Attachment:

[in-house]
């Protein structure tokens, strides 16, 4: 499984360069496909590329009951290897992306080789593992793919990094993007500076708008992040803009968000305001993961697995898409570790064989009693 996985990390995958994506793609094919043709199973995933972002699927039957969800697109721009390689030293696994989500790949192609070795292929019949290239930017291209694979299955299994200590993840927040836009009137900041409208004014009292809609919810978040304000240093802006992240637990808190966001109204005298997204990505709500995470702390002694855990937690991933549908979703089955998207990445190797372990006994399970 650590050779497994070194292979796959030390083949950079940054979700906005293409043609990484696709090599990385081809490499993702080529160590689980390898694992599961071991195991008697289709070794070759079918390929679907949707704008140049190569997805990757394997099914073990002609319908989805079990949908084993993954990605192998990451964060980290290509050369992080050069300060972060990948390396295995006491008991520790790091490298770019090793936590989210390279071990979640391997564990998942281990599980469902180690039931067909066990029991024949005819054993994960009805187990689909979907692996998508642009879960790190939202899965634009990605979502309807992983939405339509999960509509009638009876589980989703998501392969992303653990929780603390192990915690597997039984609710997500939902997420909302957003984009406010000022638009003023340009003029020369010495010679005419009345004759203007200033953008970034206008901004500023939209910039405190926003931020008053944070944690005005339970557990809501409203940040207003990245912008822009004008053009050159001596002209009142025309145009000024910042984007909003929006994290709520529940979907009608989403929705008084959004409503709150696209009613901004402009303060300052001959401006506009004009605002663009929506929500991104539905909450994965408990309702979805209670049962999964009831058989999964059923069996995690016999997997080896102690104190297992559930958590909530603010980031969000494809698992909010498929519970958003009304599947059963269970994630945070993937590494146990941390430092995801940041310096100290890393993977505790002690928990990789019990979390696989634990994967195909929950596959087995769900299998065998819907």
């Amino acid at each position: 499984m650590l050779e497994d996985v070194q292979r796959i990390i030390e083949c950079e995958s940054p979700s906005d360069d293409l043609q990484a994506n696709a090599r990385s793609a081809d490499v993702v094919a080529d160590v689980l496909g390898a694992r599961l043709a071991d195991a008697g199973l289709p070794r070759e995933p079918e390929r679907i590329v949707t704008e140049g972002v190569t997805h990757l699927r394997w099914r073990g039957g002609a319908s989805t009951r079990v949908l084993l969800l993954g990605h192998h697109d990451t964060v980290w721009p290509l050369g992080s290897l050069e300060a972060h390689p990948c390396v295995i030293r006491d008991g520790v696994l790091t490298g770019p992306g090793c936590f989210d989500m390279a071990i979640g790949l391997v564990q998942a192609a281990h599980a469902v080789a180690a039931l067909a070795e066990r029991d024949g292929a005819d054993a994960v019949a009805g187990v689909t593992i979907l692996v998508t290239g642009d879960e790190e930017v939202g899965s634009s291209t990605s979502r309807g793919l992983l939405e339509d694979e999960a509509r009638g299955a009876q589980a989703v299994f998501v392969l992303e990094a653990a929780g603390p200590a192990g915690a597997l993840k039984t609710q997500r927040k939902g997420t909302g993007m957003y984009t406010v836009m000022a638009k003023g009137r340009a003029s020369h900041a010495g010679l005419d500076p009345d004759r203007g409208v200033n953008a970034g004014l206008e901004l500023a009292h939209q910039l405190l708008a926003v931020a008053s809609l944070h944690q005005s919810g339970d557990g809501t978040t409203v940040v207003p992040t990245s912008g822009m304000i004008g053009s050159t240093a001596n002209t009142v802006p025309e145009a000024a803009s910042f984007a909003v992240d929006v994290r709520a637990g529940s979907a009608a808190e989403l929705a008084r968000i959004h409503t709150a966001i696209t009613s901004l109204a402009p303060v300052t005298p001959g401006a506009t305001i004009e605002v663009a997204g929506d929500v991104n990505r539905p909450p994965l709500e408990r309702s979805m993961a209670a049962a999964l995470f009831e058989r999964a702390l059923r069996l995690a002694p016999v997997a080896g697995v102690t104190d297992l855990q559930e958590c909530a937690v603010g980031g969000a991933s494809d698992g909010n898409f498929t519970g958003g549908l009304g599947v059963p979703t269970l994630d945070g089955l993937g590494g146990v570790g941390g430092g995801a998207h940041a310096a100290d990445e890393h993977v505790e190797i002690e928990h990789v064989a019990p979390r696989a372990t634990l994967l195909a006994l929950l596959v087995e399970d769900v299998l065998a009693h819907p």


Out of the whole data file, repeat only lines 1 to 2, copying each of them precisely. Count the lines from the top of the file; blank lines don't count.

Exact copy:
[in-house]
């Protein structure tokens, strides 16, 4: 499984360069496909590329009951290897992306080789593992793919990094993007500076708008992040803009968000305001993961697995898409570790064989009693 996985990390995958994506793609094919043709199973995933972002699927039957969800697109721009390689030293696994989500790949192609070795292929019949290239930017291209694979299955299994200590993840927040836009009137900041409208004014009292809609919810978040304000240093802006992240637990808190966001109204005298997204990505709500995470702390002694855990937690991933549908979703089955998207990445190797372990006994399970 650590050779497994070194292979796959030390083949950079940054979700906005293409043609990484696709090599990385081809490499993702080529160590689980390898694992599961071991195991008697289709070794070759079918390929679907949707704008140049190569997805990757394997099914073990002609319908989805079990949908084993993954990605192998990451964060980290290509050369992080050069300060972060990948390396295995006491008991520790790091490298770019090793936590989210390279071990979640391997564990998942281990599980469902180690039931067909066990029991024949005819054993994960009805187990689909979907692996998508642009879960790190939202899965634009990605979502309807992983939405339509999960509509009638009876589980989703998501392969992303653990929780603390192990915690597997039984609710997500939902997420909302957003984009406010000022638009003023340009003029020369010495010679005419009345004759203007200033953008970034206008901004500023939209910039405190926003931020008053944070944690005005339970557990809501409203940040207003990245912008822009004008053009050159001596002209009142025309145009000024910042984007909003929006994290709520529940979907009608989403929705008084959004409503709150696209009613901004402009303060300052001959401006506009004009605002663009929506929500991104539905909450994965408990309702979805209670049962999964009831058989999964059923069996995690016999997997080896102690104190297992559930958590909530603010980031969000494809698992909010498929519970958003009304599947059963269970994630945070993937590494146990941390430092995801940041310096100290890393993977505790002690928990990789019990979390696989634990994967195909929950596959087995769900299998065998819907």